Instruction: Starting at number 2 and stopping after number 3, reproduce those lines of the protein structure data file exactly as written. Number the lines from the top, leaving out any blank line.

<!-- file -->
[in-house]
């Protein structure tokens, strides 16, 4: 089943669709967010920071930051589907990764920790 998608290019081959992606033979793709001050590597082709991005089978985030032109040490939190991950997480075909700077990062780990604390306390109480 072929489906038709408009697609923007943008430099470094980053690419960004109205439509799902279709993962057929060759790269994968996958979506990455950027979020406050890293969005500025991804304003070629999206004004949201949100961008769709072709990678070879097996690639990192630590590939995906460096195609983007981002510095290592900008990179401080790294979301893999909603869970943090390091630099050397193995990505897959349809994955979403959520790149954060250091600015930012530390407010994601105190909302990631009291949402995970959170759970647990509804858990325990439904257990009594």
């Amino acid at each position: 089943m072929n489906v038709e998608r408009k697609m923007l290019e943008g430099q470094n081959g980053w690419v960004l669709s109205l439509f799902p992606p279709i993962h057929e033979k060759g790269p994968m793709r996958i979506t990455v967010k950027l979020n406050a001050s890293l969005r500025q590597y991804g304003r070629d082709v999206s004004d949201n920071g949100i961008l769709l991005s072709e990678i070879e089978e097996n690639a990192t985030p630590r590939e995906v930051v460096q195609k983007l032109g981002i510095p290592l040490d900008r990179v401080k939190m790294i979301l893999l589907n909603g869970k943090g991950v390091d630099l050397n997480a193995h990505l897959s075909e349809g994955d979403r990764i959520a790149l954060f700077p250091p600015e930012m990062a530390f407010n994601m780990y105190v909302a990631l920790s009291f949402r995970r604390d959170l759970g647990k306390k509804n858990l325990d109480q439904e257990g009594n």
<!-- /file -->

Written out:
């Protein structure tokens, strides 16, 4: 089943669709967010920071930051589907990764920790 998608290019081959992606033979793709001050590597082709991005089978985030032109040490939190991950997480075909700077990062780990604390306390109480 072929489906038709408009697609923007943008430099470094980053690419960004109205439509799902279709993962057929060759790269994968996958979506990455950027979020406050890293969005500025991804304003070629999206004004949201949100961008769709072709990678070879097996690639990192630590590939995906460096195609983007981002510095290592900008990179401080790294979301893999909603869970943090390091630099050397193995990505897959349809994955979403959520790149954060250091600015930012530390407010994601105190909302990631009291949402995970959170759970647990509804858990325990439904257990009594």
């Amino acid at each position: 089943m072929n489906v038709e998608r408009k697609m923007l290019e943008g430099q470094n081959g980053w690419v960004l669709s109205l439509f799902p992606p279709i993962h057929e033979k060759g790269p994968m793709r996958i979506t990455v967010k950027l979020n406050a001050s890293l969005r500025q590597y991804g304003r070629d082709v999206s004004d949201n920071g949100i961008l769709l991005s072709e990678i070879e089978e097996n690639a990192t985030p630590r590939e995906v930051v460096q195609k983007l032109g981002i510095p290592l040490d900008r990179v401080k939190m790294i979301l893999l589907n909603g869970k943090g991950v390091d630099l050397n997480a193995h990505l897959s075909e349809g994955d979403r990764i959520a790149l954060f700077p250091p600015e930012m990062a530390f407010n994601m780990y105190v909302a990631l920790s009291f949402r995970r604390d959170l759970g647990k306390k509804n858990l325990d109480q439904e257990g009594n």